In the Rodenkirk case, the plaintiff had a State Farm policy for his own Chevrolet that included coverage for his use of "other" automobiles unless the other automobile was, among other exceptions, "furnished for (his) regular use." John J. Meyer was engaged to Rodenkirk's daughter and when he was inducted into the service he gave to them his Dodge automobile for their use while he was away. Meyer testified that Rodenkirk was to maintain the car and use it "as he saw fit." Rodenkirk was involved in an accident with Meyer's car and after judgment had been entered against him brought a garnishment proceeding against State Farm under the "other automobile" coverage.

The court held that Meyer's car was furnished to Rodenkirk for his regular use and that there could be no recovery under the terms of the policy.

In Schoenknecht, the plaintiff had a policy on his Buick automobile that included liability coverage for other automobiles except those furnished for his regular use. Schoenknecht's employer furnished a Chevrolet for his use during the working day that was to be returned each night to the shop. On one occasion, he completed his work but instead of returning the car, proceeded to visit friends and, many hours later, was involved in an accident. The court held that his own policy extended coverage to him since at the time of the accident the Chevrolet was not furnished for his regular use but was, instead, on unauthorized use.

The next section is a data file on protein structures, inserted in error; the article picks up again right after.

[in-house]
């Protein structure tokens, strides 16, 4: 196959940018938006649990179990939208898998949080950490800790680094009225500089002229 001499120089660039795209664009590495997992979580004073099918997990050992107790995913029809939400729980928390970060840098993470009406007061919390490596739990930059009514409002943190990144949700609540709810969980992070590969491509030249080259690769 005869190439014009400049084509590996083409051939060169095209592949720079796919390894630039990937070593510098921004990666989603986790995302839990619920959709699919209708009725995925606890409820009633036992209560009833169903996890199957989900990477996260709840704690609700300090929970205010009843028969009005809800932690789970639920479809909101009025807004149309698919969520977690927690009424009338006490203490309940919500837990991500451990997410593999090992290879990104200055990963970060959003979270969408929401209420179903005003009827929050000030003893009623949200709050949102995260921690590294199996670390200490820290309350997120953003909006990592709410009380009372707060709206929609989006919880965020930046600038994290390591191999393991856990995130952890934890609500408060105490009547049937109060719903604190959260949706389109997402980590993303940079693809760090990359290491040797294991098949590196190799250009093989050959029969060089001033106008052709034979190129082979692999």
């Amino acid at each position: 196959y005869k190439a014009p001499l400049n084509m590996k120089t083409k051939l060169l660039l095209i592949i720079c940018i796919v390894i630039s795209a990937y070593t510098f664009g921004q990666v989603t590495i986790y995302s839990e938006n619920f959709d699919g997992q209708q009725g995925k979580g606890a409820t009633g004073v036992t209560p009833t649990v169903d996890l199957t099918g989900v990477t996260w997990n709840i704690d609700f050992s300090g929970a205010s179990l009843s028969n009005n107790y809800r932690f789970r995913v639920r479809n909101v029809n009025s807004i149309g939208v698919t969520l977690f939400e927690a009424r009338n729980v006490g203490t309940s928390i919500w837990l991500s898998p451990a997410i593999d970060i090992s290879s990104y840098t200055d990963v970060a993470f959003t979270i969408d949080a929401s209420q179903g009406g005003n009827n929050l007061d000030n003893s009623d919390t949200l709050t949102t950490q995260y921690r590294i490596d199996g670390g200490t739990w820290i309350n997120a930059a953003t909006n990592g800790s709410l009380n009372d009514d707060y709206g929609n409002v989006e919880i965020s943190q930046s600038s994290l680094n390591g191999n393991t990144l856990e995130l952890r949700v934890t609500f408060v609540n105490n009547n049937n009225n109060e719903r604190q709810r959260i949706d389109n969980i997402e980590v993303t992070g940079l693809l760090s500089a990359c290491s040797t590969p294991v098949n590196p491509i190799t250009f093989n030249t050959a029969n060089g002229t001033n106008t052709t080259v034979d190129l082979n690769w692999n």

The distinction between the cases is obvious. In Schoenknecht, and the cases cited by the appellants from other jurisdictions, the driver's use of the automobile was, in one sense or the other, restricted. The automobiles were not either furnished or available for regular use to the drivers but were available only on occasions determined by some other condition such as obtaining specific permission from the owner or in the course of employment. As pointed out in Rodenkirk, if the automobile is available for regular use it is not determinative how often it is in fact used.

As an abstract principle of law, we agree with the further contention of the appellants that ambiguous clauses in a policy of insurance should be construed most favorably to the insured. Marshall v. Metropolitan Life Ins. Co., 337 Ill. App. 498, 509, 86 N.E.2d 262. However, language in the policy will not be perverted to create an ambiguity where none exists. Lakatos v. Prudence Mut. Cas. Co., 113 Ill. App.2d 310, 316, 252 N.E.2d 123; O'Daniell v. Missouri Ins. Co., 24 Ill. App.2d 10, 14, 164 N.E.2d 78. We find no ambiguity in the pertinent sections of the policy before us and therefore conclude that the judgment of the trial court is correct and should be affirmed.

Judgment affirmed.

DAVIS, P.J. and SEIDENFELD, J., concur.